At a promontory on the Elbe River in Hamburg, Germany, the glistening Elbphilharmonie has held court since its opening in January 2017. A towering edifice of brick, glass, curves, swoops and angles, albeit not without some controversy, the Philharmonic concert hall has helped catapult Hamburg onto umpteen lists of must-see places for travelers and tourists.
With its visionary architecture, world-class acoustics and inspired programs and events, the Elbe Philharmonic Hall (locally referred to now by the endearing nickname “Elphie”) practically teeters at the edge of land and water in a location so eye-catching seeing it for the first time can take your breath away. Suddenly Hamburg is hip, in and trendy – a place travelers must-see and experience. Of course, it’s been a long time coming, and the Philharmonic is not the only reason Hamburg is a great city worthy of a visit. Still, the Elbphilharmonie has made people sit up and take notice of the city, as city icons tend to do — think landmarks such as the Sydney Opera House, the Eiffel Tower in Paris, or the San Francisco Golden Gate Bridge.
I had a chance to tour the Elbphilharmonie building almost exactly one year after its official opening in Hamburg. On a cold winter day, the wind whipped and twisted the flags on their poles standing guard on the front plaza. I tilted my head back to look up at the glass façade of this ghost ship seemingly run aground on a brick building with its prow still bearing west toward the open seas. I couldn’t wait to get inside.
Towering above the city with river views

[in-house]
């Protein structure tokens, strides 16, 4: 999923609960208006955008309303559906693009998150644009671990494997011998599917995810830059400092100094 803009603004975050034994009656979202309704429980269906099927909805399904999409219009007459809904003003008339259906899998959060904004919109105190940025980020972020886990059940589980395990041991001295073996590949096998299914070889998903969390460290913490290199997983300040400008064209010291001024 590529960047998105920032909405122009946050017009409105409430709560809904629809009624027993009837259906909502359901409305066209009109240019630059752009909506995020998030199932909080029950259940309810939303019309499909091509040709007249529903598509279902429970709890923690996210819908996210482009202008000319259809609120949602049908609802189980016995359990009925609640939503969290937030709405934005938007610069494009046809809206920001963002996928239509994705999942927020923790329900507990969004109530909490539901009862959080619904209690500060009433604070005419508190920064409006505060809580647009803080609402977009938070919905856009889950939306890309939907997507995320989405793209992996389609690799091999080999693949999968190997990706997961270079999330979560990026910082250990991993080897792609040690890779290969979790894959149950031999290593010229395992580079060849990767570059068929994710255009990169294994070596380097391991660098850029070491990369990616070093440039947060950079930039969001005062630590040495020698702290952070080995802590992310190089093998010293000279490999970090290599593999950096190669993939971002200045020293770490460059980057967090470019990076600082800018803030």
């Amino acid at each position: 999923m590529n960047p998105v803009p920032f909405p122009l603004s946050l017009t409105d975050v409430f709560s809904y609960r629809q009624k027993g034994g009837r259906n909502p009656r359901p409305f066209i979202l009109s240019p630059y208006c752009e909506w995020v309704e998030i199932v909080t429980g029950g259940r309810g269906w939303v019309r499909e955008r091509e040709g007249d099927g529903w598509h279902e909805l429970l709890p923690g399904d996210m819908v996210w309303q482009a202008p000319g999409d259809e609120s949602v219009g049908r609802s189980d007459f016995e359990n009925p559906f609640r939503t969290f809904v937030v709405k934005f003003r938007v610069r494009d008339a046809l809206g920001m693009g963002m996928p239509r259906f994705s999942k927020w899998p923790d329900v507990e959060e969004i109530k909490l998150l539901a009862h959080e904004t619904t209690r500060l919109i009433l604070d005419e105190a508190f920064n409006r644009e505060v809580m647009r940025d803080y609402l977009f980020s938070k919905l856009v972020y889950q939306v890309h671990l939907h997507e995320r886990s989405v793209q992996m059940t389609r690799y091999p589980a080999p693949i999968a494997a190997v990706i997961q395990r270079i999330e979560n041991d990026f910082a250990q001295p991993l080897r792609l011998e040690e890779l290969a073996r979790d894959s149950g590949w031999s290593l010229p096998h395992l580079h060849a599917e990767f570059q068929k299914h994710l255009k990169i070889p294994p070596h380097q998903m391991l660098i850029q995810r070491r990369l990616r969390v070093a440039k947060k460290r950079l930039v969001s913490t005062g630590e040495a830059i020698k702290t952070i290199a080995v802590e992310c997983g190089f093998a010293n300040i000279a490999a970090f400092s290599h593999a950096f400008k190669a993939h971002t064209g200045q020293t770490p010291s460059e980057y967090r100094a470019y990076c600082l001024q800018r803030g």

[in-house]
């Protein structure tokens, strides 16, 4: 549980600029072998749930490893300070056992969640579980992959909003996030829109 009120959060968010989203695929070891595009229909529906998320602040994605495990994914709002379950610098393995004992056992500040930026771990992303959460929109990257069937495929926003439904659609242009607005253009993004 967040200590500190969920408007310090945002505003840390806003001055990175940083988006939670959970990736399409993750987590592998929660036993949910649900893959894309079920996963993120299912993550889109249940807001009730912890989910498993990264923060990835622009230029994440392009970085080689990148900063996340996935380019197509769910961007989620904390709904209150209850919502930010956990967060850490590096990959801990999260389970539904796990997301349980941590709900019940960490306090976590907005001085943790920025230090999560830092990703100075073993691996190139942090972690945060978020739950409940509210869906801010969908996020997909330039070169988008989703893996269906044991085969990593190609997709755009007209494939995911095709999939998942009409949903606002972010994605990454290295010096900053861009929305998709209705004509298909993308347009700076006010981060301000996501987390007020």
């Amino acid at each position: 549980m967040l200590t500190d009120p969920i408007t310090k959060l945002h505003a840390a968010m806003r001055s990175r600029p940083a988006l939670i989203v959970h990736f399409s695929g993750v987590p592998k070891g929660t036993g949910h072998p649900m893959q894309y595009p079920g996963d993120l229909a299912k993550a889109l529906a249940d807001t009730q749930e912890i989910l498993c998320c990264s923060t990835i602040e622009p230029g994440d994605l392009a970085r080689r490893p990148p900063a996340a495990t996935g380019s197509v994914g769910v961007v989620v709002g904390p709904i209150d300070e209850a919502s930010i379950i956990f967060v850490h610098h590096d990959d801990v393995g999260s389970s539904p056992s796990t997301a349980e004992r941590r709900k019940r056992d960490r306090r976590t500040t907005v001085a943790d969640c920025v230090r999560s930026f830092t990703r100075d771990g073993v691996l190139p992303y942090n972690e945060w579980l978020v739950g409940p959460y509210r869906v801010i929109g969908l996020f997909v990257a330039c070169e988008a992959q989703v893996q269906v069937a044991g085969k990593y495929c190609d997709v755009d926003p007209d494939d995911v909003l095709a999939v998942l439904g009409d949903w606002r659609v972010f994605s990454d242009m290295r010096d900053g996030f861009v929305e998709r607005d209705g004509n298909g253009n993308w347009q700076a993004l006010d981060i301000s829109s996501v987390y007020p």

Hamburg is a rather flat city, and the Elba Philharmonic seems to tower over it. But look again. You’ll notice that at 110 meters (360 ft.) it is still not as tall as any of the city’s five church towers or the City Hall tower which all spike above the skyline. Turns out the Hamburg skyline is a bit of a sacred cow. An unwritten rule prohibits buildings from marring the silhouette with its historic church towers jutting above other structures. Nevertheless, from the Elbphilharmonie’s public viewing platform you can still see up and down the Elbe River and into the city, including the iconic towers poking above the metro area. And since the viewing platform (37 meters/121 ft.) is open 9 a.m. to midnight, you can also watch sunset or the city lights at night if you want. Rather unfortunately, this could be the only way into the structure for travelers or residents, since landing a much sought-after ticket to a concert is still nearly impossible (A lottery system decides who gets tickets for many concerts with one concert in October 2017 earning 53,000 requests for 2,200 tickets!) Want to get up close and personal with the beauty and grace of the Hamburg Elbphilharmonie building? Then the viewing platform is it.